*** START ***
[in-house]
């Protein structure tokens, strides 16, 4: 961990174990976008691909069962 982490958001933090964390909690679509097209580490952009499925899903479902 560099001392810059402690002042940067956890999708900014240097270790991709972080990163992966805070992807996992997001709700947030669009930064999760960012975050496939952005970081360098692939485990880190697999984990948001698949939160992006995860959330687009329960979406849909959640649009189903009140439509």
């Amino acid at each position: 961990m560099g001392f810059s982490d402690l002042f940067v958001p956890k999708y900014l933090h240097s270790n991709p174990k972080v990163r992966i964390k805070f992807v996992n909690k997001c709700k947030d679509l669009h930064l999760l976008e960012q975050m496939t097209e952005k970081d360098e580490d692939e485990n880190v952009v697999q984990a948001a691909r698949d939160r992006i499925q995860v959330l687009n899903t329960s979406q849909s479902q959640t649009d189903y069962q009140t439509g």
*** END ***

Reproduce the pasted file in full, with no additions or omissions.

[in-house]
């Protein structure tokens, strides 16, 4: 961990174990976008691909069962 982490958001933090964390909690679509097209580490952009499925899903479902 560099001392810059402690002042940067956890999708900014240097270790991709972080990163992966805070992807996992997001709700947030669009930064999760960012975050496939952005970081360098692939485990880190697999984990948001698949939160992006995860959330687009329960979406849909959640649009189903009140439509």
């Amino acid at each position: 961990m560099g001392f810059s982490d402690l002042f940067v958001p956890k999708y900014l933090h240097s270790n991709p174990k972080v990163r992966i964390k805070f992807v996992n909690k997001c709700k947030d679509l669009h930064l999760l976008e960012q975050m496939t097209e952005k970081d360098e580490d692939e485990n880190v952009v697999q984990a948001a691909r698949d939160r992006i499925q995860v959330l687009n899903t329960s979406q849909s479902q959640t649009d189903y069962q009140t439509g």